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Prototype Semantic Infrastructure for Automated Small Molecule Classification and Annotation in Lipidomics.

From: Chris Baker <denguehost@gmail.com>
Date: Wed, 3 Aug 2011 08:02:19 -0500
Message-ID: <CALDyQEUNSeHMMZr2kEUj9fBeBAg3mi_Cv1W=OEMBgeJic3=MkA@mail.gmail.com>
To: HCLS <public-semweb-lifesci@w3.org>
Hi -

As a follow on to presentations i made on the lipid ontology at
ICBO2009, BioRDF W3C-HCLS 2010 and CSHALS2011,
here is the BMC Bioinfromatics paper detailing how we use lipid
ontology for small molecule classification and deploy
this functionality using SADI Semantic web services.



BMC Bioinformatics. 2011 Jul 26;12(1):303. [Epub ahead of print]
Prototype Semantic Infrastructure for Automated Small Molecule
Classification and Annotation in Lipidomics.
Chepelev LL, Riazanov A, Kouznetsov A, Low HS, Dumontier M, Baker CJ.

BACKGROUND: The development of high-throughput experimentation has led
to astronomical growth in biologically relevant lipids and lipid
derivatives identified, screened, and deposited in numerous online
databases. Unfortunately, efforts to annotate, classify, and analyze
these chemical entities have largely remained in the hands of human
curators using manual or semi-automated protocols, leaving many novel
entities unclassified. Since chemical function is often closely linked
to structure, accurate structure-based classification and annotation
of chemical entities is imperative to understanding their

RESULTS: As part of an exploratory study, we have investigated the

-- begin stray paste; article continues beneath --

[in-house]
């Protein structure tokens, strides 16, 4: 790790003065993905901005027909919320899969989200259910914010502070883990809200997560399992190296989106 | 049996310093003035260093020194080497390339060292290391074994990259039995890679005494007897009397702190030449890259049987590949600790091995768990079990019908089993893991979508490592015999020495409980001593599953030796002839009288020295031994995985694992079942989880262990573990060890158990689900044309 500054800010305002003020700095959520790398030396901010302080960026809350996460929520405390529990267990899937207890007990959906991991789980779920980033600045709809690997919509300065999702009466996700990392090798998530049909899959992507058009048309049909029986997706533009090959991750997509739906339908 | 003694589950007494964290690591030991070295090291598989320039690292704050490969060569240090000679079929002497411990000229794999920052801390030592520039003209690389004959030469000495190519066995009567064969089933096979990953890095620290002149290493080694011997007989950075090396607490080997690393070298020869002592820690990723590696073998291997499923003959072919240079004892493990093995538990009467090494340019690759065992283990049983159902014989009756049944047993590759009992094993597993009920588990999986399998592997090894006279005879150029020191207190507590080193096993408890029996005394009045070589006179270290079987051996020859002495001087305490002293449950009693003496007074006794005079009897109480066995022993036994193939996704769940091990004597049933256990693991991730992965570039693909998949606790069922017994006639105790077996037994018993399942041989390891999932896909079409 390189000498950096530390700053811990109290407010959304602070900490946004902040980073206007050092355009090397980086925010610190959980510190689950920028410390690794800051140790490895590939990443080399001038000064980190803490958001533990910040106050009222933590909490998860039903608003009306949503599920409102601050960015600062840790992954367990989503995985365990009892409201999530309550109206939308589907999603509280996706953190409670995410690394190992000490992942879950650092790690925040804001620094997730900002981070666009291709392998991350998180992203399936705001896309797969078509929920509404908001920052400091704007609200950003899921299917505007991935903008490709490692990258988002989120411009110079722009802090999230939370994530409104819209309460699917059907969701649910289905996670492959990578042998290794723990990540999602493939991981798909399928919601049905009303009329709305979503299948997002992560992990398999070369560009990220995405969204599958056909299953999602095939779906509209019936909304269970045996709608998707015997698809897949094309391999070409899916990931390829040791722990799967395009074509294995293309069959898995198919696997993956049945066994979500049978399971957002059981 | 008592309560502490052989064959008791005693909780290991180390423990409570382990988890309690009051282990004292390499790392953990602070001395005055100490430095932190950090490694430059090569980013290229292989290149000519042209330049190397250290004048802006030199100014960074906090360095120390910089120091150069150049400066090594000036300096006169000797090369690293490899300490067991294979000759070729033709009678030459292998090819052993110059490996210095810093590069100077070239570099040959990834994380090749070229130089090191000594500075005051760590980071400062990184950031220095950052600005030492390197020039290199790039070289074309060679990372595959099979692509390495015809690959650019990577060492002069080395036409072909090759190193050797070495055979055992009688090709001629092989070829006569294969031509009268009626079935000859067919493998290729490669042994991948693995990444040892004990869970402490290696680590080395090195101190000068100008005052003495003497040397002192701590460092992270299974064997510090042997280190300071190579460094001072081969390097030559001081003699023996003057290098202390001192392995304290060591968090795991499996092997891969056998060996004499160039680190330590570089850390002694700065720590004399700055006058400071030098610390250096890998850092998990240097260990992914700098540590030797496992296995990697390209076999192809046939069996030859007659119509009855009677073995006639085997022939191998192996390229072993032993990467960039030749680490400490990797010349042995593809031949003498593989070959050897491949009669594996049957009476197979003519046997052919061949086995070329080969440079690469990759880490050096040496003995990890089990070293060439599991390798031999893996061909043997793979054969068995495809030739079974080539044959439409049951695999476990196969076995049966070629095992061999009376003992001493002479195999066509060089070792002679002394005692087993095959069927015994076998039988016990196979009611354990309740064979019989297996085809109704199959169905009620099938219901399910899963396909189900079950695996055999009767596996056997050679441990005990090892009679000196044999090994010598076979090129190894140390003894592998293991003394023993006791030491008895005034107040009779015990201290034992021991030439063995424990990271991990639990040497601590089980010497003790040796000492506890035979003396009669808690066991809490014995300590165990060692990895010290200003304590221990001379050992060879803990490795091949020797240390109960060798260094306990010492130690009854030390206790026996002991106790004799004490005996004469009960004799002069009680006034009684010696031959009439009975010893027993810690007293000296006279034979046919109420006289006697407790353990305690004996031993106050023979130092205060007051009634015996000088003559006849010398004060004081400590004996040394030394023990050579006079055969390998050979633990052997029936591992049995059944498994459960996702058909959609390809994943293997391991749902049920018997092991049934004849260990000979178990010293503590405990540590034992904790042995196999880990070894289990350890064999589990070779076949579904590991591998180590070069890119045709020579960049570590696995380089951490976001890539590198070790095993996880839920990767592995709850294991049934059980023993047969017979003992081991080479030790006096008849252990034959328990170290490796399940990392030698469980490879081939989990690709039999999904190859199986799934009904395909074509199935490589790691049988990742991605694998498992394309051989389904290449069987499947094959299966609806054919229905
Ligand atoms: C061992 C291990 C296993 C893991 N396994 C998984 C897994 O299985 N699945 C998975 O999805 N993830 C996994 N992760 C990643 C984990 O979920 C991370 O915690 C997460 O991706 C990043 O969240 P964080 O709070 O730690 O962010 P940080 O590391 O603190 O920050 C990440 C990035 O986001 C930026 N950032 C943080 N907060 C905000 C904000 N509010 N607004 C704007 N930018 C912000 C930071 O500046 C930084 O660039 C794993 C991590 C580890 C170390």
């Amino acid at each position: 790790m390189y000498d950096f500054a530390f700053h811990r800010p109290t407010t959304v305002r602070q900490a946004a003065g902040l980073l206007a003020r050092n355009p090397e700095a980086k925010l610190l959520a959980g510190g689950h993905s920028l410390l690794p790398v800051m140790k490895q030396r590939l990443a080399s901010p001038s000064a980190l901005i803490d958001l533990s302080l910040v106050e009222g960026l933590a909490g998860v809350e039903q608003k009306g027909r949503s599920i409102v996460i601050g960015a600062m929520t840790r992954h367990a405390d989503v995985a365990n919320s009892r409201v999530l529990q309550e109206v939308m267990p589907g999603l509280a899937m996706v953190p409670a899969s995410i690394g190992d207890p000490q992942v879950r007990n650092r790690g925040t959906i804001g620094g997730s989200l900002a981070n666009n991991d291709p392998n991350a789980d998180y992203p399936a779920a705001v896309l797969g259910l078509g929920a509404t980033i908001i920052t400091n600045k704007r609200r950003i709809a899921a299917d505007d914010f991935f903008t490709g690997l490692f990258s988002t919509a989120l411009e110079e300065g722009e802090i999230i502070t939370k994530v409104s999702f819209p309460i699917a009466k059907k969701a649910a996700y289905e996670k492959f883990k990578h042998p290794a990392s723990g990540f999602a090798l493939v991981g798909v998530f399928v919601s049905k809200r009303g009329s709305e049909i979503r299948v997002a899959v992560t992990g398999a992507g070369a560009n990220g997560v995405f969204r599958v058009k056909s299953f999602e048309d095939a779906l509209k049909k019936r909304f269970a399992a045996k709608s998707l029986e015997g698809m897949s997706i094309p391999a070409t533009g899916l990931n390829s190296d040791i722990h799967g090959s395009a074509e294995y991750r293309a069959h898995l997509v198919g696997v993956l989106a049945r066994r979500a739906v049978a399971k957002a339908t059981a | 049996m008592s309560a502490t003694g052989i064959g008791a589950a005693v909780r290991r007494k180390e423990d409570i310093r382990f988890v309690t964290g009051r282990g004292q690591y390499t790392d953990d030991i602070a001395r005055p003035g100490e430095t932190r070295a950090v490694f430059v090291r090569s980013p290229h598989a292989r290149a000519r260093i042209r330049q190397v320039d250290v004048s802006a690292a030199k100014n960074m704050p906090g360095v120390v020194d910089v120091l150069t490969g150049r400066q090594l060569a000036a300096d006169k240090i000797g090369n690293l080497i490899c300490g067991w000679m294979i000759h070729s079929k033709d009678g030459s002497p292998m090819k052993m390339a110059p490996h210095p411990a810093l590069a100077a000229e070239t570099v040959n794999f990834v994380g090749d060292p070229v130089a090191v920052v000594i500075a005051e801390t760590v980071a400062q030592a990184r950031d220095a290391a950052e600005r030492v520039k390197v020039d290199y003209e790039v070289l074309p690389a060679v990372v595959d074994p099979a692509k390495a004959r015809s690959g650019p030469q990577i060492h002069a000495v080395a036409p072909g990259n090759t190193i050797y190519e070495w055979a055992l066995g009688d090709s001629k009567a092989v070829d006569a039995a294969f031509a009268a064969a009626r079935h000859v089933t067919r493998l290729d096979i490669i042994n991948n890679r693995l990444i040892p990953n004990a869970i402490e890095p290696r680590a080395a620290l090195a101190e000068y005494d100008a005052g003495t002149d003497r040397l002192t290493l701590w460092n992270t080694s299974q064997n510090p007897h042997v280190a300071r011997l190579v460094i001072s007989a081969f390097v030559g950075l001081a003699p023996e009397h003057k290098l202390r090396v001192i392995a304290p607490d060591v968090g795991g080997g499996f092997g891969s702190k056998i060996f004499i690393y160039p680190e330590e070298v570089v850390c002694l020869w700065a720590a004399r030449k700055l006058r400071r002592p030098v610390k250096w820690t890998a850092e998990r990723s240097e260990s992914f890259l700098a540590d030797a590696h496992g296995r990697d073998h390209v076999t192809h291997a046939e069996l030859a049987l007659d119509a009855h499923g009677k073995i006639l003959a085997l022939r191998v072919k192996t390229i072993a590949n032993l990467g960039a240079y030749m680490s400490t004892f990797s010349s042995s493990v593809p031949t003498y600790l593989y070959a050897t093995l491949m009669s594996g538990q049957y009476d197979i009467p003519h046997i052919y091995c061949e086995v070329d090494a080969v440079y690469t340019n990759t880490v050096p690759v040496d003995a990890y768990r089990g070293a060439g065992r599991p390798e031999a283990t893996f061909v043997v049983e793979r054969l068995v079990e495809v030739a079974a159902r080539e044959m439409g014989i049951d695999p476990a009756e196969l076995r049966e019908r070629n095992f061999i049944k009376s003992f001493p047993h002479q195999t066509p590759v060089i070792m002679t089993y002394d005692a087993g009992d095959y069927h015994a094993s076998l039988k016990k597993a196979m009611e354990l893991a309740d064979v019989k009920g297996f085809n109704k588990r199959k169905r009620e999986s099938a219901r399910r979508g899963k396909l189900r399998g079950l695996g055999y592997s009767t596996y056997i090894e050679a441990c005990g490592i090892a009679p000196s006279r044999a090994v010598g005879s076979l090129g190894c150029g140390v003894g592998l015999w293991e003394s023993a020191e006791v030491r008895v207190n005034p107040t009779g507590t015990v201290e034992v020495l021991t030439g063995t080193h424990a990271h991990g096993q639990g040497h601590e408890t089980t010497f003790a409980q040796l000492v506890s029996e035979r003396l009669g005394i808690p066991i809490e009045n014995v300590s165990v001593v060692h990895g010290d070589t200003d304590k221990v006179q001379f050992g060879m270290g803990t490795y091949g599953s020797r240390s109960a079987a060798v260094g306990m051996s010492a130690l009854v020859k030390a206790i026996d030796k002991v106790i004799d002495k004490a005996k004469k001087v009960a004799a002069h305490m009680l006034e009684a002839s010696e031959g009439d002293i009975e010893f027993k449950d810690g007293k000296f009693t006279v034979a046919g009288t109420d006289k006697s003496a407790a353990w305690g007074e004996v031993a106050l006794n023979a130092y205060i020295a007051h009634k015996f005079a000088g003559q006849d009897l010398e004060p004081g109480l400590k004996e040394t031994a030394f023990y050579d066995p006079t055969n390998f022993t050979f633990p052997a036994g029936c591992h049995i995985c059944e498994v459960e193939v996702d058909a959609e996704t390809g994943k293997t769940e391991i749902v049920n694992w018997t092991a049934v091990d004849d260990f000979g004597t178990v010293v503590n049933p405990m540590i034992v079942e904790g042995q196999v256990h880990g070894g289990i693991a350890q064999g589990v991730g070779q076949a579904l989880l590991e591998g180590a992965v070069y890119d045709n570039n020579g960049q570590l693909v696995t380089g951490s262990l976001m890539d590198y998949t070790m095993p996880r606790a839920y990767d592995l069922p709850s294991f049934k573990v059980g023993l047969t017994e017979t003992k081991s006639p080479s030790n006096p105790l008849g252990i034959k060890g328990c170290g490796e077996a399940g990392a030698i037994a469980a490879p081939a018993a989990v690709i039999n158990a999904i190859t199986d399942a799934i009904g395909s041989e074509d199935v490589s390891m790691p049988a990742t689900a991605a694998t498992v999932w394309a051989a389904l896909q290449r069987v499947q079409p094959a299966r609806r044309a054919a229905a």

utility of semantic web technologies in automated chemical
classification and annotation of lipids. Our prototype framework
consists of two components: an ontology and a set of federated web
services that operate upon it. The formal lipid ontology we use here
extends a part of the LiPrO ontology and draws on the lipid hierarchy
in the LIPID MAPS database, as well as literature-derived knowledge.
The federated semantic web services that operate upon this ontology
are deployed within the Semantic Annotation, Discovery, and
Integration (SADI) framework. Structure-based lipid classification is
enacted by two core services. Firstly, a structural annotation service
detects and enumerates relevant functional groups for a specified
chemical structure. A second service reasons over lipid ontology class
descriptions using the attributes obtained from the annotation service
and identifies the appropriate lipid classification. We extend the
utility of these core services by combining them with additional SADI
services that retrieve associations between lipids and proteins and
identify publications related to specified lipid types. We analyze the
performance of SADI-enabled eicosanoid classification relative to the
LIPID MAPS classification and reflect on the contribution of our
integrative methodology in the context of high-throughput lipidomics.

CONCLUSIONS: Our prototype framework is capable of accurate automated
classification of lipids and facile integration of lipid class
information with additional data obtained with SADI web services. The
potential of programming-free integration of external web services
through the SADI framework offers an opportunity for development of
powerful novel applications in lipidomics. We conclude that semantic
web technologies can provide an accurate and versatile means of
classification and annotation of lipids.

PMID:21791100[PubMed - as supplied by publisher] Free full text
LinkOut - more resourcesFull Text SourcesBioMed Central

Christopher J. O. Baker Ph. D.
Associate Professor
Dept. Computer Science and Applied Statistics
University of New Brunswick, Canada
Received on Wednesday, 3 August 2011 13:02:46 UTC

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